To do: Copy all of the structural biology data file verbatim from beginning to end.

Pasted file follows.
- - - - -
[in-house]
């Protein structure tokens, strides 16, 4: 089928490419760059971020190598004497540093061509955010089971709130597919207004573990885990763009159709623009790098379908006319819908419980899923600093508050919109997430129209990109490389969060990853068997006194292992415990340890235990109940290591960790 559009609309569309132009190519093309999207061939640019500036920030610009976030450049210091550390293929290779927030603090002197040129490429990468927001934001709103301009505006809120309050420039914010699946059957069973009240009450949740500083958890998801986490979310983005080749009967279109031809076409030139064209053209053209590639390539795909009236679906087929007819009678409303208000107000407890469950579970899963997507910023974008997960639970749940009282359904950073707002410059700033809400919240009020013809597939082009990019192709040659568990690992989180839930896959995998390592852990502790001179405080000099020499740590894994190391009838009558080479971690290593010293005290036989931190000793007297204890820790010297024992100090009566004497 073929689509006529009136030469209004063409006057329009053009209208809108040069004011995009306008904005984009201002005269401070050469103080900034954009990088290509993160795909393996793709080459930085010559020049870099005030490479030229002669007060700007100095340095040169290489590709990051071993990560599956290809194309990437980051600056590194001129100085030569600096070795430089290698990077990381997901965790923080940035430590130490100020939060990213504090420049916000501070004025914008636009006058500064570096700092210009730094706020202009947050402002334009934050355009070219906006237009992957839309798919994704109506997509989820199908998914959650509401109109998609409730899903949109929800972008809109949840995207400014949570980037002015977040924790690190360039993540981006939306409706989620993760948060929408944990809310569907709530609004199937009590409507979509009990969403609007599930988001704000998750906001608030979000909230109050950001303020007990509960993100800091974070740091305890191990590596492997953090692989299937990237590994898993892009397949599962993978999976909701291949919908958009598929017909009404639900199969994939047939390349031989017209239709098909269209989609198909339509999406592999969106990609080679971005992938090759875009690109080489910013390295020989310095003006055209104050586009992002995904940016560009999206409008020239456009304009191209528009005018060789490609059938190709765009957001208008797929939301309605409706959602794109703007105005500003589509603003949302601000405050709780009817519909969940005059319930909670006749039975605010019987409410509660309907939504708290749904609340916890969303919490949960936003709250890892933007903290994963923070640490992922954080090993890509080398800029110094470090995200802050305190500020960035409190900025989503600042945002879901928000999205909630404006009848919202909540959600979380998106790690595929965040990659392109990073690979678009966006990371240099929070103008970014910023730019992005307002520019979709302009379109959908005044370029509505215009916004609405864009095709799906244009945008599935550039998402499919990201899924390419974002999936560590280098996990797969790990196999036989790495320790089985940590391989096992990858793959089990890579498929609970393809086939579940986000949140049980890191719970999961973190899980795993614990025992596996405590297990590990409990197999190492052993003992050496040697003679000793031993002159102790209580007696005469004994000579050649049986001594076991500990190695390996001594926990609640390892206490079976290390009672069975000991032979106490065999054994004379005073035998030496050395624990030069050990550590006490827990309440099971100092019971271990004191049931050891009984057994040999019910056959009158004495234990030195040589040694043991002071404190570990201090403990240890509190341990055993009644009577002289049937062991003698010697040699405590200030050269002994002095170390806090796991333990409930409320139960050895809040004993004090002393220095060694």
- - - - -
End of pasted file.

[in-house]
């Protein structure tokens, strides 16, 4: 089928490419760059971020190598004497540093061509955010089971709130597919207004573990885990763009159709623009790098379908006319819908419980899923600093508050919109997430129209990109490389969060990853068997006194292992415990340890235990109940290591960790 559009609309569309132009190519093309999207061939640019500036920030610009976030450049210091550390293929290779927030603090002197040129490429990468927001934001709103301009505006809120309050420039914010699946059957069973009240009450949740500083958890998801986490979310983005080749009967279109031809076409030139064209053209053209590639390539795909009236679906087929007819009678409303208000107000407890469950579970899963997507910023974008997960639970749940009282359904950073707002410059700033809400919240009020013809597939082009990019192709040659568990690992989180839930896959995998390592852990502790001179405080000099020499740590894994190391009838009558080479971690290593010293005290036989931190000793007297204890820790010297024992100090009566004497 073929689509006529009136030469209004063409006057329009053009209208809108040069004011995009306008904005984009201002005269401070050469103080900034954009990088290509993160795909393996793709080459930085010559020049870099005030490479030229002669007060700007100095340095040169290489590709990051071993990560599956290809194309990437980051600056590194001129100085030569600096070795430089290698990077990381997901965790923080940035430590130490100020939060990213504090420049916000501070004025914008636009006058500064570096700092210009730094706020202009947050402002334009934050355009070219906006237009992957839309798919994704109506997509989820199908998914959650509401109109998609409730899903949109929800972008809109949840995207400014949570980037002015977040924790690190360039993540981006939306409706989620993760948060929408944990809310569907709530609004199937009590409507979509009990969403609007599930988001704000998750906001608030979000909230109050950001303020007990509960993100800091974070740091305890191990590596492997953090692989299937990237590994898993892009397949599962993978999976909701291949919908958009598929017909009404639900199969994939047939390349031989017209239709098909269209989609198909339509999406592999969106990609080679971005992938090759875009690109080489910013390295020989310095003006055209104050586009992002995904940016560009999206409008020239456009304009191209528009005018060789490609059938190709765009957001208008797929939301309605409706959602794109703007105005500003589509603003949302601000405050709780009817519909969940005059319930909670006749039975605010019987409410509660309907939504708290749904609340916890969303919490949960936003709250890892933007903290994963923070640490992922954080090993890509080398800029110094470090995200802050305190500020960035409190900025989503600042945002879901928000999205909630404006009848919202909540959600979380998106790690595929965040990659392109990073690979678009966006990371240099929070103008970014910023730019992005307002520019979709302009379109959908005044370029509505215009916004609405864009095709799906244009945008599935550039998402499919990201899924390419974002999936560590280098996990797969790990196999036989790495320790089985940590391989096992990858793959089990890579498929609970393809086939579940986000949140049980890191719970999961973190899980795993614990025992596996405590297990590990409990197999190492052993003992050496040697003679000793031993002159102790209580007696005469004994000579050649049986001594076991500990190695390996001594926990609640390892206490079976290390009672069975000991032979106490065999054994004379005073035998030496050395624990030069050990550590006490827990309440099971100092019971271990004191049931050891009984057994040999019910056959009158004495234990030195040589040694043991002071404190570990201090403990240890509190341990055993009644009577002289049937062991003698010697040699405590200030050269002994002095170390806090796991333990409930409320139960050895809040004993004090002393220095060694």